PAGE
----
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Backstory: A Case Study (Koontz)

Tweet Last week I introduced the Biographical Priority Index. It’s the handy-dandy system we can use to rate elements of a character’s backstory based on whether and when to introduce them. Priority 1 information is stuff we need to introduce as soon as practical (note that says¬†practical, not¬†possible; it’s awkward if you force information into […]

Guts & Bolts: Have Dice Bag, Will Travel

Tweet I spent last month’s Guts & Bolts being pretty hard on Epic Fantasy’s promotional copy. That’s not surprising: I have a complicated relationship with the genre, even going so far as to quit it entirely while I was in college. But I’m going to try and be nicer this time around by dealing with […]

Kill Your Darlings: The Alpha and Omega of Stephen King

So, when I was pondering which part of Stephen King’s On Writing to share with you today, for some reason my brain said, “FIRST! LAST! PAGING THROUGH BOOK TO FIND UNDERLINED THINGS!” And I said, “Huh?” My brain just rolled its eyes at me. But then it explained….

Pulp Ain’t Just in Oranges: Remaking a Synopsis into Promo Copy

Tweet Last time I explained how unexpectedly good promotional copy caused me to be crowned King of Promotional Copy. (Kings and czars? I definitely have delusions of grandeur.) This time, I’m going to tell you how a really good job making bad copy led to discovering the Consortium Formula for promotional copy. But before that, […]

Working Titles and Story Questions

In today’s “Prewriting” post, we’ll discuss working titles, short synopses, and the ever-elusive story question.

On Marketing: Product Descriptions

Tweet This week we’ve got guest posts from my good friend and fellow Consortium Writer, Joshua Unruh. He’s back today to talk about writing product descriptions, or back-cover copy for your books. Last time I gave you a bit of my career background to help explain why Aaron crowned me king of back-cover copy. (Kings […]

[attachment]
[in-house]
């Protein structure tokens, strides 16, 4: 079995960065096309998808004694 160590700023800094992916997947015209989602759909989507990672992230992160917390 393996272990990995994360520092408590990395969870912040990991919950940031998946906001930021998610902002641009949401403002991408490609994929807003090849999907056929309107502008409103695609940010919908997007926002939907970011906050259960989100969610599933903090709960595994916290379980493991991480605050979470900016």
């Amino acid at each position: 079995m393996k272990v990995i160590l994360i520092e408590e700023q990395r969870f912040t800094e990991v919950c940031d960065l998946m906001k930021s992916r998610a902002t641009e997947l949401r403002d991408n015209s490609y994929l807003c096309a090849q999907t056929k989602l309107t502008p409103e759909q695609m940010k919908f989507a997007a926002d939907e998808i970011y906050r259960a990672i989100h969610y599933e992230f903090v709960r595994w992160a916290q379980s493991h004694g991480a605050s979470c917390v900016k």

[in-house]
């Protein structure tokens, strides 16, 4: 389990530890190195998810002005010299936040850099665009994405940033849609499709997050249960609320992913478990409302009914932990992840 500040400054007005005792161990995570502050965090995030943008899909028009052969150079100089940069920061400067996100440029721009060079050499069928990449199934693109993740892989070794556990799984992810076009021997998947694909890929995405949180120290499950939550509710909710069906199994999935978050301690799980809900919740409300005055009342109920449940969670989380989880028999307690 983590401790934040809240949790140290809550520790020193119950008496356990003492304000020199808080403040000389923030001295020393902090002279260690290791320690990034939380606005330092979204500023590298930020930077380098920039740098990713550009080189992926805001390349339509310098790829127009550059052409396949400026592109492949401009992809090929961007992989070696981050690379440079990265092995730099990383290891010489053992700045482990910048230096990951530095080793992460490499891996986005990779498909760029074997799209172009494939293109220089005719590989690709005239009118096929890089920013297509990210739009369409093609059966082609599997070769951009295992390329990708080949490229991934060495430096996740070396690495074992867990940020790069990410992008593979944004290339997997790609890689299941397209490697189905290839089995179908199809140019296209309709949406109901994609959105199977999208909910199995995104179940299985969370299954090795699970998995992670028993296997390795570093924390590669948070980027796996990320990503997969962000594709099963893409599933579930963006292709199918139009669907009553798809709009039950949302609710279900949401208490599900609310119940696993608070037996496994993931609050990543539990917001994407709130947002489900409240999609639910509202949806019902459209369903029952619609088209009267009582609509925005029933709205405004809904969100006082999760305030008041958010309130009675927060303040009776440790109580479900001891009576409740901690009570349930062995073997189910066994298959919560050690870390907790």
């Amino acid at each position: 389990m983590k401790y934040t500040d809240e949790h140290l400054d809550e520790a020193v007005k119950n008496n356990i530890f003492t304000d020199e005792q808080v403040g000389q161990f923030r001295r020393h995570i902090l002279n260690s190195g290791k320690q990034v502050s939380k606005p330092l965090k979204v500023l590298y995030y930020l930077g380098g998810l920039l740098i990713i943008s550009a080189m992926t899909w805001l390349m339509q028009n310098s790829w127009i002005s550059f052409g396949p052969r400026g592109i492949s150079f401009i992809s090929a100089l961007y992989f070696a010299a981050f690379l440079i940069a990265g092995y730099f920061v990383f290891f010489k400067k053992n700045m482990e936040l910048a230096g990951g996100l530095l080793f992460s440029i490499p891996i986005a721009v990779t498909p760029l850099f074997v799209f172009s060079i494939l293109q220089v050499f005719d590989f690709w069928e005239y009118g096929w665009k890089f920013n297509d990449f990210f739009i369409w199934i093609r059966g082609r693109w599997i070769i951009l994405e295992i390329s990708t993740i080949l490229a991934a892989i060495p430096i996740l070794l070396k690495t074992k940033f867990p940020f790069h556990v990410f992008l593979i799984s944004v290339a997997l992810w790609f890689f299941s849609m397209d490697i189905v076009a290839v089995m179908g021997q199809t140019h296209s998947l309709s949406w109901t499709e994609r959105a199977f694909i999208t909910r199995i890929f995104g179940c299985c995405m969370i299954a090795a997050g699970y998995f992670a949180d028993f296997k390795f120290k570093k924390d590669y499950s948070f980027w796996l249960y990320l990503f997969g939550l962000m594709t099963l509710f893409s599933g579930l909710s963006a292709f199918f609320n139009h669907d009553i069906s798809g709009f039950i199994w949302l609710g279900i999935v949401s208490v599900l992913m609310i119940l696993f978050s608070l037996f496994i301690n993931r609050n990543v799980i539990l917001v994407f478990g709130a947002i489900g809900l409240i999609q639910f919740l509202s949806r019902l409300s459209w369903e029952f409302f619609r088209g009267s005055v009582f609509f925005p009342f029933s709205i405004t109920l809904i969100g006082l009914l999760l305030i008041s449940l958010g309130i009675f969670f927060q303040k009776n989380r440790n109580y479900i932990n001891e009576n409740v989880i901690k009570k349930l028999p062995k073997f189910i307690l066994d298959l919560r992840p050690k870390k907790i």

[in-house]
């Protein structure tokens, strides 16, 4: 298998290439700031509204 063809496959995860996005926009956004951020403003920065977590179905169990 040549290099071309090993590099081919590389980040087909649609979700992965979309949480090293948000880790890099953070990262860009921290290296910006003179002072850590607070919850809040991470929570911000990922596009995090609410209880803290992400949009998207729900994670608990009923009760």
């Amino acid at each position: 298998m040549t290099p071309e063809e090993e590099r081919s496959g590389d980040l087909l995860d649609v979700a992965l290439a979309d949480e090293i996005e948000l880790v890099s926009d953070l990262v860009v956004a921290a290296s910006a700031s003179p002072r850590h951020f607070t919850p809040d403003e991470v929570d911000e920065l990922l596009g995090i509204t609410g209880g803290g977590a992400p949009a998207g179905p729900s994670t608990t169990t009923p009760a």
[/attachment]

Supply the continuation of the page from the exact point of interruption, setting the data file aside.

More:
Should I Self-Publish?

Tweet An Introduction to Kindle Publishing In January of 2011, I started taking a class called “Readings in Mass Communication” in pursuit of my Master of Professional Writing degree at the University of Oklahoma. It’s an interdisciplinary theory course that combines lectures and select readings in the academic literature to explore the changing role of […]

On Storytelling Terminology: Questions (2 of 2)

Tweet This week we’re talking about industry terms, and specifically focusing on the questions that keep people reading. Yesterday I talked about the gimmicks–hooks and plates–but today I want to talk about your load-bearing questions. These are the questions that form the foundation of your story. They’re the questions that drive your protagonist through some […]

On Kindle Publishing: The Role of the Global Information Network

Tweet On Tuesday I interrupted a three-week introduction to the Kindle publishing phenomenon for a case study near and dear to our hearts: Courtney Cantrell’s Kindle publishing success story. Now, admittedly she’s no Hocking yet. She’s a success regardless. She has already sold well beyond her immediate circle of friends and family, and even out […]

On Kindle Publishing: Credibility (1 of 2)

Tweet Last week I started this series on Kindle publishing with a look at some of its biggest players (Konrath, Hocking, and Eisler), and then spent a while discussing the technological changes that have made this publishing revolution possible. But even with the technological shift well and firmly established, there’s another shift that has to […]